dividing the laser beam into a reference beam and an object beam to be directed onto the surface, thereby producing a scattered object beam;
introducing a frequency shift between the reference beam and the scattered object beam, wherein the frequency shift is smaller than the ultrasonic frequency;
detecting the interference between the scattered object beam and the frequency shifted reference beam using a plurality of detecting elements to generate a plurality of electrical interference signals, wherein the electrical interference signals each comprise a wanted signal component indicative of the surface motion and a noise signal component; and
processing the electrical interference signals to determine the surface motion of the object.
2. The method according to claim 1, wherein the frequency shift is comprised between 1 kHz and 1 MHz and preferably between 10 kHz and 100 kHz.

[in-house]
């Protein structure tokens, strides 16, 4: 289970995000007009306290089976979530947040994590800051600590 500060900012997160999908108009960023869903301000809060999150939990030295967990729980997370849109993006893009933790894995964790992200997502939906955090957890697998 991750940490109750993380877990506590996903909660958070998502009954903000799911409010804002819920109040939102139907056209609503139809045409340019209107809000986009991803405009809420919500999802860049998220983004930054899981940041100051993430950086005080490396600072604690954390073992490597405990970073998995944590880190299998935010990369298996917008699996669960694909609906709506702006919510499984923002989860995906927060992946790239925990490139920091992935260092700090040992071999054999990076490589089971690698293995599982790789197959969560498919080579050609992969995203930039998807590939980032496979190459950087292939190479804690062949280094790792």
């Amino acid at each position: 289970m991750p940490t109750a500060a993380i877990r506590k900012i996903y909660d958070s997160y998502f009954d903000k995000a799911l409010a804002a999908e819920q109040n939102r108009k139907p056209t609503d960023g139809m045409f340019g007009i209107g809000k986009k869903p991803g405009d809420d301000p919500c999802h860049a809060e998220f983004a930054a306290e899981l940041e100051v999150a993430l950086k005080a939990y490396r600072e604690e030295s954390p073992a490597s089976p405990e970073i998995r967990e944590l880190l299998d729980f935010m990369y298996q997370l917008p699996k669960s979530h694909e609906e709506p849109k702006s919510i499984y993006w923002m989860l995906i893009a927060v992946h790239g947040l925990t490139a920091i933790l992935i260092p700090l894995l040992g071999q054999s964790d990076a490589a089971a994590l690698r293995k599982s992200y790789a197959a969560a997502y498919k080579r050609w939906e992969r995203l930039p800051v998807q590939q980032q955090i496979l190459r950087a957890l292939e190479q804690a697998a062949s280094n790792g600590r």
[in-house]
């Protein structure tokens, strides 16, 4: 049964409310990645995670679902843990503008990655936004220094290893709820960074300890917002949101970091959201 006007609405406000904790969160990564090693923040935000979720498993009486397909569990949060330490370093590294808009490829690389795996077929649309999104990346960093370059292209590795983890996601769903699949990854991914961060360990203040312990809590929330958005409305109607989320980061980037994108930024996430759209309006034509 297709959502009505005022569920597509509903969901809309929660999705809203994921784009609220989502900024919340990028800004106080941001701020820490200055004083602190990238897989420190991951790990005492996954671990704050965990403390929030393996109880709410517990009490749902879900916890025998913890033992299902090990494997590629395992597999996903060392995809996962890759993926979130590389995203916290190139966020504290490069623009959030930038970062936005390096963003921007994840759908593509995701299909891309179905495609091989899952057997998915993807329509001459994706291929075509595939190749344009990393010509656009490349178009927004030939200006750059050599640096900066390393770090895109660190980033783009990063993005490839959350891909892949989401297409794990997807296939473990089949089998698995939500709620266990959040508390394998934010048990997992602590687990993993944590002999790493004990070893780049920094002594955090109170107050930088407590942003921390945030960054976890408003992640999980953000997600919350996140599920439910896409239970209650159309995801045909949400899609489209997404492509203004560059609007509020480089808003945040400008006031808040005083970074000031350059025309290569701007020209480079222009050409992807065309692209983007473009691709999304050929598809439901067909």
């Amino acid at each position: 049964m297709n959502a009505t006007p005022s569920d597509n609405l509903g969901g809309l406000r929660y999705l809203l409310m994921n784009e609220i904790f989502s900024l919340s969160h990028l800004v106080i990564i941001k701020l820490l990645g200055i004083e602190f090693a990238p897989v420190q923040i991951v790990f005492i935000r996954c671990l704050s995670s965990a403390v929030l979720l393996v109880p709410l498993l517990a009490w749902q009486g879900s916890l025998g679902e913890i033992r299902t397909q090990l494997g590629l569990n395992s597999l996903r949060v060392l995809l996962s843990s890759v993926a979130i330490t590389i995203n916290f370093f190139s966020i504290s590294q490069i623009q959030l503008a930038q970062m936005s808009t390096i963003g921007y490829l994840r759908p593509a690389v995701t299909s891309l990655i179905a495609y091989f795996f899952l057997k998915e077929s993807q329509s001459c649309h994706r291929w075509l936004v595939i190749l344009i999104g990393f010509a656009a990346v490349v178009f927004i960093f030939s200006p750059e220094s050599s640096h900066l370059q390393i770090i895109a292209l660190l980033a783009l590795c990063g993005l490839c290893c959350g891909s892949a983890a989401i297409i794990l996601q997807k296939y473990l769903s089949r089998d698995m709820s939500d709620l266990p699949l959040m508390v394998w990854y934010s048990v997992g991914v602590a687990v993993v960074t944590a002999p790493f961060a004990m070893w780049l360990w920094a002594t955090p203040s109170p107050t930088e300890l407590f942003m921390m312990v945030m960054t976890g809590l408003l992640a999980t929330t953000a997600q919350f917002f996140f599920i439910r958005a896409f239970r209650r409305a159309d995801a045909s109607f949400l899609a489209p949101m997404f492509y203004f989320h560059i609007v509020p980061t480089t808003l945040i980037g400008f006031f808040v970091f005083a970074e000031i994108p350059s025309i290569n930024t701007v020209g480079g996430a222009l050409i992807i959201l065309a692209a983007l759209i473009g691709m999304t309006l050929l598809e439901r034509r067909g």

3. The method according to claim 2, wherein the processing comprises:
separating each of the electrical interference signals into a high-frequency electrical signal and a low-frequency electrical signal, whereby the high-frequency electrical signal comprises the wanted signal component;
obtaining the time derivative of the low-frequency electrical signal; and
deriving the wanted signal component from the high-frequency electrical signal and the time derivative of the low-frequency electrical signal.
4. The method according to claim 3, wherein the deriving comprises:
multiplying the high-frequency signal with the time derivative of the low-frequency signal to obtain a resulting multiplied signal for each electrical interference signal; and
summing the resulting multiplied signals to obtain an average output signal comprising substantially the wanted signal component.
5. The method according to claim 3, wherein the deriving comprises:
separating each of the high-frequency electrical signals in a direct electrical signal and an inverted electrical signal;